Who is responsible for Private Power Poles in WA?
At a recent Australian Institute of Conveyancers (AICWA) council meeting, members arrived at the consensus that they will request The Office of Energy and Safety working alongside Western Power to consider launching an online private power pole register. This would enable a quick and efficient search to determine whether there are any outstanding notifications concerning maintenance and repairs.
In addition to the online register, it was the AICWA’s opinion that the Law Society and REIWA should review the Joint Form of General Conditions (JFGC’s) to determine whether any reference to private power poles and the subsequent disclosure of notifications for repairs and maintenance could prevent future tragedies such as the ‘Parkerville Fires’.
What are Private Power Poles, and who maintains them?
Private power poles allow electricity to be transported from the main switchboard and meter to the home or other buildings and facilities.
Under common law, the property owner’s legal responsibility (Duty of Care) is to install and maintain private power poles and lines so they do not pose a safety risk to the property occupants, adjacent properties and their occupants or the wider community.
After an initial report and subsequent court case(s), Western Power shares a common law duty of care to undertake regular inspections of the poles.
Case Study: The Parkerville Fires
On 12 January 2014, a fast-moving bushfire ignited a fallen wooden electricity pole located on a privately owned property. This resulted in approximately 392 hectares of bushland and, the destruction of 57 homes and 7 outbuildings (e.g. sheds, carports and pergolas). Another 6 homes were partially damaged. This tragic event is now commonly referred to as the “Parkerville Fires”.
A report of the incident was followed by a class-action resulting in a Supreme Court of Western Australia judgement that found Western Power not liable. This was then successfully appealed in the Court of Appeal in Western Australia and overturned the decision made in the Supreme Court of WA. It was concluded that Western Power breached a common law duty of care by failing to have periodic inspections of the poles and was found liable for negligence.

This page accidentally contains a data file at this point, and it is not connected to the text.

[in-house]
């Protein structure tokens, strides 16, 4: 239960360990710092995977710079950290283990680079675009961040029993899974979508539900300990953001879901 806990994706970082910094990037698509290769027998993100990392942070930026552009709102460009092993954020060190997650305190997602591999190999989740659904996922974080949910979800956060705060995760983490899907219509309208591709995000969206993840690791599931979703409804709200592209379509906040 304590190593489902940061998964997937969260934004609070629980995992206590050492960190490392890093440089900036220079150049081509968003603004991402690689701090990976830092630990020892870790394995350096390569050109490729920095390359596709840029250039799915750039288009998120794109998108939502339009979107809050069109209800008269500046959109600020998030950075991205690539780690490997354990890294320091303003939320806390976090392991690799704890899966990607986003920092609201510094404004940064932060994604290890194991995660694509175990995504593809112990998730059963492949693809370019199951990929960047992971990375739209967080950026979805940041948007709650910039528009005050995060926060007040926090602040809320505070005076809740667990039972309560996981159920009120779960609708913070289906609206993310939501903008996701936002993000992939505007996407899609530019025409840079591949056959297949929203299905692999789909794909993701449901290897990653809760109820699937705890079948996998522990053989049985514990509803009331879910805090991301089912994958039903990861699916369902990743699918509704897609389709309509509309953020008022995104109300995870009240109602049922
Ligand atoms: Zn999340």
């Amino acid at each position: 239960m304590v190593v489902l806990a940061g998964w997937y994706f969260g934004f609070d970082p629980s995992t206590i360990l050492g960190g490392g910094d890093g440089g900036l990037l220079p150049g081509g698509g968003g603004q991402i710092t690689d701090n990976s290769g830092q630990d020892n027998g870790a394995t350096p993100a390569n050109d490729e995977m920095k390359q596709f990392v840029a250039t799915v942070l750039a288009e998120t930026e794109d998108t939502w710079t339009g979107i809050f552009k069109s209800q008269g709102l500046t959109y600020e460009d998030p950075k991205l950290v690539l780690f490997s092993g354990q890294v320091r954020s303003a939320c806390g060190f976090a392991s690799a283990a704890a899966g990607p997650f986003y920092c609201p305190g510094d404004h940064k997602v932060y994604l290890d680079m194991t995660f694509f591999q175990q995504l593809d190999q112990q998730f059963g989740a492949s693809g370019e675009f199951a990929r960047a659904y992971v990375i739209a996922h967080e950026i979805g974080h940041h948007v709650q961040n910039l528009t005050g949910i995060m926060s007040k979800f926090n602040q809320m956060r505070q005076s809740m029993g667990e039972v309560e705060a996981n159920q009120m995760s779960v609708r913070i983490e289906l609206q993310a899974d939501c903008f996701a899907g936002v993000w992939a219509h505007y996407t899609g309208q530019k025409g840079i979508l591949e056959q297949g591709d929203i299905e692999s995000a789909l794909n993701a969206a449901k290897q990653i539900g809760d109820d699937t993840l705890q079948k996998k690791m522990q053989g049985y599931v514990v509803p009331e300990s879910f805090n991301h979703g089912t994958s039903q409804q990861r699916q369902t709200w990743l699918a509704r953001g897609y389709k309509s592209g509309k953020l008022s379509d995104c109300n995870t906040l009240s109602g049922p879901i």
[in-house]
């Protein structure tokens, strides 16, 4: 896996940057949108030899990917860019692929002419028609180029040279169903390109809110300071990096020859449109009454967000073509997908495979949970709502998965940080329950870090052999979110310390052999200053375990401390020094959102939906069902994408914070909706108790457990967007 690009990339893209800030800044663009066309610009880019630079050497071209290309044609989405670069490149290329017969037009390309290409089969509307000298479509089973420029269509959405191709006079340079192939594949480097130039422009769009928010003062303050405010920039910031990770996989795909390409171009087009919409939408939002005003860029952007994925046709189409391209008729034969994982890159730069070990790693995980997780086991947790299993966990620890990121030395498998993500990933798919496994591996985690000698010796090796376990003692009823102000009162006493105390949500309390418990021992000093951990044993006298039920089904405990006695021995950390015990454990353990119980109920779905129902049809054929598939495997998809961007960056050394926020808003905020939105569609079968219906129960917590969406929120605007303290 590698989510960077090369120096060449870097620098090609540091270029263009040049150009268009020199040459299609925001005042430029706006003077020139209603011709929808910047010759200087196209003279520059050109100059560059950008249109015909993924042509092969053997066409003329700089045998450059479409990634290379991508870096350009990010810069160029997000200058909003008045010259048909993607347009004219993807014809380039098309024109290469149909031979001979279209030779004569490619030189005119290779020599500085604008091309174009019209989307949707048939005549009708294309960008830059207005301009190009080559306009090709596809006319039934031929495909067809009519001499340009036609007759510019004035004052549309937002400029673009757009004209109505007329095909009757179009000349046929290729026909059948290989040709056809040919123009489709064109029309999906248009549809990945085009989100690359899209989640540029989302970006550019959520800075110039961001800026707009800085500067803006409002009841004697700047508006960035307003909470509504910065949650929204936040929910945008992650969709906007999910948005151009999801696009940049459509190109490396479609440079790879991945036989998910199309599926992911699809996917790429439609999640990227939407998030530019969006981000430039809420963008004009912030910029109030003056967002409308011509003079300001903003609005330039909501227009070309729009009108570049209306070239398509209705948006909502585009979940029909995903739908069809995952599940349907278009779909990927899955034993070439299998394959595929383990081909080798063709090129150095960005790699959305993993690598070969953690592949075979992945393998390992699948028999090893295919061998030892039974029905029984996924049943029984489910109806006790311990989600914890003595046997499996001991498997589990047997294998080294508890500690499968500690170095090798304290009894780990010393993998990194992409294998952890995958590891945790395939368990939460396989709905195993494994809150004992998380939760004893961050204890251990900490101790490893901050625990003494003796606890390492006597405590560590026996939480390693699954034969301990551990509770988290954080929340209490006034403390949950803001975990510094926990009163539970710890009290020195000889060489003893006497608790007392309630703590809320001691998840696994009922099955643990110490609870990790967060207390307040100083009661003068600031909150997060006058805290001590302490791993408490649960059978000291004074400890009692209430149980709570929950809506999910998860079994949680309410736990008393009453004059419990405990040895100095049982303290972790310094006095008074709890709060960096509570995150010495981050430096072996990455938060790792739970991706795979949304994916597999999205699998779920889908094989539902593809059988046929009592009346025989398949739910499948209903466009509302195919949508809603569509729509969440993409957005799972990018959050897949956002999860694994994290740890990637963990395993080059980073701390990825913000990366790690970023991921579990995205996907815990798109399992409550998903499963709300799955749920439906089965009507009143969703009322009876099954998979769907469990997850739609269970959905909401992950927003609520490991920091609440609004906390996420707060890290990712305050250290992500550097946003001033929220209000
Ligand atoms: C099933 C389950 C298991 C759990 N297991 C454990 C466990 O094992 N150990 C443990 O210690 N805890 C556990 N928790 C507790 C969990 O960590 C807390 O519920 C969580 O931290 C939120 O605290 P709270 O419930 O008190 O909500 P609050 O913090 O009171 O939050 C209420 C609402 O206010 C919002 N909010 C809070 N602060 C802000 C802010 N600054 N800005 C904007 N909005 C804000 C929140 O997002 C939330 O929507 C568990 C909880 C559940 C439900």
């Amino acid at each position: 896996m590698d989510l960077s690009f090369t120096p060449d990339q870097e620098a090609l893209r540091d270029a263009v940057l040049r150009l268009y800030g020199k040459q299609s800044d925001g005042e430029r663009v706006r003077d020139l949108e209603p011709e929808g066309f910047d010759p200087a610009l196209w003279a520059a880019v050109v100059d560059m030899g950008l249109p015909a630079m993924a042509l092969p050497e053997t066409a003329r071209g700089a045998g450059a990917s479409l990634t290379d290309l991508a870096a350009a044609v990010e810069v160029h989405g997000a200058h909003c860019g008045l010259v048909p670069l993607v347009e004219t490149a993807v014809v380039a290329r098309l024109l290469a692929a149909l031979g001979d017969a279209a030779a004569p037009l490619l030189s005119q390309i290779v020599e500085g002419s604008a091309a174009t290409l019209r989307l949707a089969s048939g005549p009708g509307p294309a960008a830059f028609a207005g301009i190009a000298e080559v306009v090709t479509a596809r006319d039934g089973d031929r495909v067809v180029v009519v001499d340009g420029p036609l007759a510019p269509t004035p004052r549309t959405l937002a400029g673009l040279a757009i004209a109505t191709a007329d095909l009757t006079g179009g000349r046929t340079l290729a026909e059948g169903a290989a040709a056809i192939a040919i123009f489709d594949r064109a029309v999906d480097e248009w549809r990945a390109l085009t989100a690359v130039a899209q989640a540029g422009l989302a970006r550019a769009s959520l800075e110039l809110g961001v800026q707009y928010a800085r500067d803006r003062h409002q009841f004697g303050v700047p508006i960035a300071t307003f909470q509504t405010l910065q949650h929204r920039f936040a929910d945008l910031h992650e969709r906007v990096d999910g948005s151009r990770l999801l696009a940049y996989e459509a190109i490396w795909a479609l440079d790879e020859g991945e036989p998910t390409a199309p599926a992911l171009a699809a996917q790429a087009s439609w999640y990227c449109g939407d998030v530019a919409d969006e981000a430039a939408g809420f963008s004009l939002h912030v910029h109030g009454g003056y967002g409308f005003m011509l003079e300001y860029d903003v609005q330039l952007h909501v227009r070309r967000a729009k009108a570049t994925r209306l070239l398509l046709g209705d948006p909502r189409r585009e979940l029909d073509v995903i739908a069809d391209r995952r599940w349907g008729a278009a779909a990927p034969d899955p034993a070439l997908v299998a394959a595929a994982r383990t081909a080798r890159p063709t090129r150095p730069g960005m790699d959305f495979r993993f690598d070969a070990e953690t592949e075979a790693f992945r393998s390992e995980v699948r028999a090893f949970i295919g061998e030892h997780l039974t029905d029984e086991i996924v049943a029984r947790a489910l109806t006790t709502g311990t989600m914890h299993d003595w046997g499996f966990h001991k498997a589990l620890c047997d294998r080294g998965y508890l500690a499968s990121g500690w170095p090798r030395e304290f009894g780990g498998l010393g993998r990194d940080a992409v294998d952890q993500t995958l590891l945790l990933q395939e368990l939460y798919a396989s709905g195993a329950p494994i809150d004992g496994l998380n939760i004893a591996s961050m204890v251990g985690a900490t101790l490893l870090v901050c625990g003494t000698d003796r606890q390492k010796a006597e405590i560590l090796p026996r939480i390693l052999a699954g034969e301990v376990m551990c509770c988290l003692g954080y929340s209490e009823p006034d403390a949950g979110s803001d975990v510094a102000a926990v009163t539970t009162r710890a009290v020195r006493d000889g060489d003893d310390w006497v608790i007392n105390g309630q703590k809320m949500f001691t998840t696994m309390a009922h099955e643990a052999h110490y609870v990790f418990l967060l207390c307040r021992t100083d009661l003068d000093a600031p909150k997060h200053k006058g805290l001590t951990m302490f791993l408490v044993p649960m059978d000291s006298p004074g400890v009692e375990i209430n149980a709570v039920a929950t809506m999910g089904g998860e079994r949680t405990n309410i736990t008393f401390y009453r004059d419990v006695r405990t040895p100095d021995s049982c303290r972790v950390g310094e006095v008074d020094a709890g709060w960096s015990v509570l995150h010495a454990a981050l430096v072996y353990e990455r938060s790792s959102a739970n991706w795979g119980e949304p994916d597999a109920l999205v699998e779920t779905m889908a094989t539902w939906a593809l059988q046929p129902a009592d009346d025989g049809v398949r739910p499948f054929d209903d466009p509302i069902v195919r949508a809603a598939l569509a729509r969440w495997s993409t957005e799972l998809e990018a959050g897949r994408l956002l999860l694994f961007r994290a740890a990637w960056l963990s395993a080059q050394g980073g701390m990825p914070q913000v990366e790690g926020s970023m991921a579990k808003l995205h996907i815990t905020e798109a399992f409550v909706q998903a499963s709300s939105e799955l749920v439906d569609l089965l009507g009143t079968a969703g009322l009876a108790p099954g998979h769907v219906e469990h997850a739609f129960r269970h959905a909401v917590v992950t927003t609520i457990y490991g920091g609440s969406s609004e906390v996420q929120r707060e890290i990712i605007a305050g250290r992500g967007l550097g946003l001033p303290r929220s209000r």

Following the Court of Appeal directive, Western Power commenced inspections which lead to notifications for any rectifications and repairs being posted or placed in the letterboxes of property owners. In most cases, property owners will receive a formal notice period to complete repairs.
Property owner guidelines for Private Power Poles
The “Guidelines for the Safe management of private power poles and lines” published by the Office of Energy Safety (DMIRS) and states:
Property owners have a duty of care under Common Law to ensure that the assets on their property are constructed and maintained in a manner that does not present a safety risk to occupants, adjacent properties and their occupants or the wider community. These assets include any private overhead power lines or private power poles installed on the property. Property owners should maintain all electrical equipment that they are responsible for in a safe and serviceable condition in order to reduce the risk of:
- – injury or electrocution of residents or members of the public;
- – a fire on the property or causing a bushfire; and
- – adversely affecting the quality of electricity supply to other consumers. Construction and maintenance of private overhead power lines will generally constitute electrical work and must be carried out by licensed electrical contractors
Buyer’s & seller’s responsibilities when transferring property at settlement
Buyers may not be aware of their responsibilities and the potential cost of outstanding work or future maintenance or repairs to poles unless they have been disclosed by the owner (seller) before the transfer of property at settlement.
If a seller had not received a notification to replace or remedy a defective pole, the onus will fall on the incoming buyer. Legal remedies are available for incoming buyers who have not been made aware by the seller of the defective pole (and who were aware of this defect before settlement).
A common example in which a notification has failed to be received occurs when the owner of the property does not occupy the dwelling. Tenants may receive the notification and either ignore it or not pass it along to their landlords, in which case the notice of the defective pole is lost in the system.
For more information about your responsibilities with private power poles contact Vicki Philipoff Settlements and speak to one of our property settlement specialists today.